Monday, January 12, 2015

DIY Dryer Balls...

Have you ever used dryer balls?

Have you ever even heard of dryer balls?  They're those wool balls that you put in with your laundry to help the clothes tumble and dry more efficiently in the dryer.

I hadn't until a few months ago, but I can tell you that I'm now convinced that they work...and that they're ridiculously easy to make!

You start with 100% wool...either old sweaters or wool yarn.  I went with a friend to our local Goodwill store the other day, and scored a pile of 100% wool sweaters for just a few dollars.  Our local store has a "bargain room" where all clothing is sold for $1.39 per pound.  You've got to be willing to dig, but if you have time, it's worth it.

Adult sizes work best, as you get a larger piece of wool to work with...

Lay the sweater out flat, and cut out either the front or the back.  You want to cut off the waist band and cut around the seams, ending up with a large, relatively rectangular piece of wool.

Then begin cutting in a spiral, starting at the outside edge.  I like to cut a spiral about 1 1/2" - 2" wide.  I tried it cutting a more narrow spiral, but I like the finished look better this way.  When you get to the center, leave a small square of wool.  This will be where you begin wrapping...

Bunch that small center square into a ball, and begin to wrap as tightly as possible...

When you're finished...wrapping the wool as tightly as possible as you go...tuck the ends in wherever you can...

The ball on the bottom is what it should look like when you get to this point.  (the top ball is completely finished...just so you can see what the finished product looks like next to it)

Next...put your wrapped wool balls into an old nylon stocking as snugly as possible and tie knots tightly between them...

Then...toss them into the washing machine with some old towels or dark colors and wash in hot water.  Throw them into the dryer (still snug in their stocking) with the wet laundry and start it up.  The hot water and hot dryer "felts" or shrinks the wool and keeps the balls from unraveling.

I recommend running them through several hot wash and dry cycles, to be sure that they're completely felted and that they don't unravel in the dryer.

In the picture below, the white ball on the right is made of wool yarn.  This was one of the first dryer balls that I made, and I wouldn't recommend this method. It was harder to get the yarn to "felt", and was considerably more expensive to make...

I usually toss at least three of the dryer balls into the dryer with my wet laundry.  It shortens the drying time, and helps to prevent static.  You can even occasionally put some drops of essential oils directly onto the balls if you want a lightly scented load of laundry.  (It's a lot less expensive than fabric softener!)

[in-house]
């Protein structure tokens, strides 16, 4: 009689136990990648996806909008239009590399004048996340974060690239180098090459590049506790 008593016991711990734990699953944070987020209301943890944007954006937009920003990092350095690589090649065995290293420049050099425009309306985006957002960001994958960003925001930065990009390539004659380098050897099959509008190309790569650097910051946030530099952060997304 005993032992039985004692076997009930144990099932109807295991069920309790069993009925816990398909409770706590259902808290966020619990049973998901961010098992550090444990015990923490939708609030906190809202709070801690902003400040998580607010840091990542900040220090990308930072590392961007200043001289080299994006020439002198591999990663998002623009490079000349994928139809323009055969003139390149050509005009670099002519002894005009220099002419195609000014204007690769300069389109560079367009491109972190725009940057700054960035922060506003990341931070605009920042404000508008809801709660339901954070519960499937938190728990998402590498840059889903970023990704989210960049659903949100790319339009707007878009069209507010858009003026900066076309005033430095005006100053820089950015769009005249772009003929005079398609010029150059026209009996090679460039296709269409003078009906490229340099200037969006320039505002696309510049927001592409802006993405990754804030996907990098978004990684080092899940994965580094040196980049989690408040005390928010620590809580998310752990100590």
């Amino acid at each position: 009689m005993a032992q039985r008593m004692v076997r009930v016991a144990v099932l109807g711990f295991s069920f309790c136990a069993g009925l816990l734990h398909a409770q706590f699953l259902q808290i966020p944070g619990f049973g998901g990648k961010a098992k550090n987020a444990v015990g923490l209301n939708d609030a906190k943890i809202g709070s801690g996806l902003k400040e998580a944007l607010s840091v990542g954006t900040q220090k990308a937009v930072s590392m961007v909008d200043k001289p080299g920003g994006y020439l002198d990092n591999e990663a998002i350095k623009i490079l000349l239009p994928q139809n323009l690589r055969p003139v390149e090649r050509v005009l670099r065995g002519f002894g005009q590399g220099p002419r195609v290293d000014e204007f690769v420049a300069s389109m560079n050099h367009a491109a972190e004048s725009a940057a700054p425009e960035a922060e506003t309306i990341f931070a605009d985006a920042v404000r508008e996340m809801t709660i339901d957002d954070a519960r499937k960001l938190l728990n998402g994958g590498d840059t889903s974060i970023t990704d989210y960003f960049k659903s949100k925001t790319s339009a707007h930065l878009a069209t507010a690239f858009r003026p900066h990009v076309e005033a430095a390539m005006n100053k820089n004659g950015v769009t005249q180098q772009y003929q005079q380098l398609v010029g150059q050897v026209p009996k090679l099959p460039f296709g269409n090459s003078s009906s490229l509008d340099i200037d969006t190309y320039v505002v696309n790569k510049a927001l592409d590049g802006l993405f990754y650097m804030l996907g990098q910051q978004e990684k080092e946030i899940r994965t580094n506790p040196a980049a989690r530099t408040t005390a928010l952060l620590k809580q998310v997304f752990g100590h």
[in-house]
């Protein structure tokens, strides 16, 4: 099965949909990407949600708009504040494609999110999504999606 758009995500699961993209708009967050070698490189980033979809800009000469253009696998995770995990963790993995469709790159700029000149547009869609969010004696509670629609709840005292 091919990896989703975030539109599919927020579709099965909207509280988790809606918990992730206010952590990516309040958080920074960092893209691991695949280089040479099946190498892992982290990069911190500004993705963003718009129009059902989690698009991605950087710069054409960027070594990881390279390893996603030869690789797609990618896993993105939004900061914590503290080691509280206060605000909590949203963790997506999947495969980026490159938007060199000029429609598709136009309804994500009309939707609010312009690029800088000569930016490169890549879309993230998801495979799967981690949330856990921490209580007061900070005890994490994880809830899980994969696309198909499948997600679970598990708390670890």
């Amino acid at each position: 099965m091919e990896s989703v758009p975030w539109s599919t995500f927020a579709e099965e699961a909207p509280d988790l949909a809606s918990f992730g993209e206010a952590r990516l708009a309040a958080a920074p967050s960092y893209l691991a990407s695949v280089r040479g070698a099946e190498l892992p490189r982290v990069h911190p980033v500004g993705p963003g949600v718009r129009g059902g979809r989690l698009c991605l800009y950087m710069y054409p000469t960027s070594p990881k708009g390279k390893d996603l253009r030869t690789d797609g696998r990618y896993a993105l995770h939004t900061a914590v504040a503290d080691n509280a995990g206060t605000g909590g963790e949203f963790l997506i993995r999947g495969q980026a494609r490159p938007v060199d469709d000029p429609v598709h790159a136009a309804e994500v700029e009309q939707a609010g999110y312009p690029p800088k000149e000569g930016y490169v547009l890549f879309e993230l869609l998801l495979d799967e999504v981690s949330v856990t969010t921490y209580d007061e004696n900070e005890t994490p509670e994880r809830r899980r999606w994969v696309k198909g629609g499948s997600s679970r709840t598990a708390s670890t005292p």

I didn't wash the sweaters first, but that was a personal decision.  I figured they'd be washed in hot water soon enough and get clean that way.  If they are noticeably soiled, wash them in cold water and lay flat to dry before cutting, but don't wash them in hot water yet or they'll be felted before you want them to!

There you have it!  A simple, fun project for a cold wintry day.


  1. I thought you were going to advocate foil! Wow... I might give this a try, I get so tired of buying disposable sheets!

  2. This is a wonderful idea! I think I will try it some time soon.

  3. except for the fact that i'm allergic to wool and all that handling would make me itch like crazy! :)

  4. Yes I've heard of the wool dryer balls but had forgotten all about it. What a great way to dry clothes faster with no static cling.

    Thanks for the tutorial. It's very clear and to the point.
    The only thing, I'd hate to cut that beautiful sweater.

    Do the balls ever get musty at some point?

  5. Great idea. Thanks. Although it's not a problem for me, there are plenty out there who won't have old nylon socks to use in step two. I still like to hide my scruffy legs from the world when I wear a skirt (skirt? what's a skirt?). ;-D

  6. Thanks for the inspiration. I'm going to try it as soon as I find some sweaters.

  7. This is a project that I've been wanting to try, but haven't gotten around to it yet.
    Thanks for the information, and the 'how to's'.... I need to give them a try.
    By the way... great price on the old wool sweaters!!!


  8. I have not heard of this- it sounds like a great idea. Dryer sheets are expensive.


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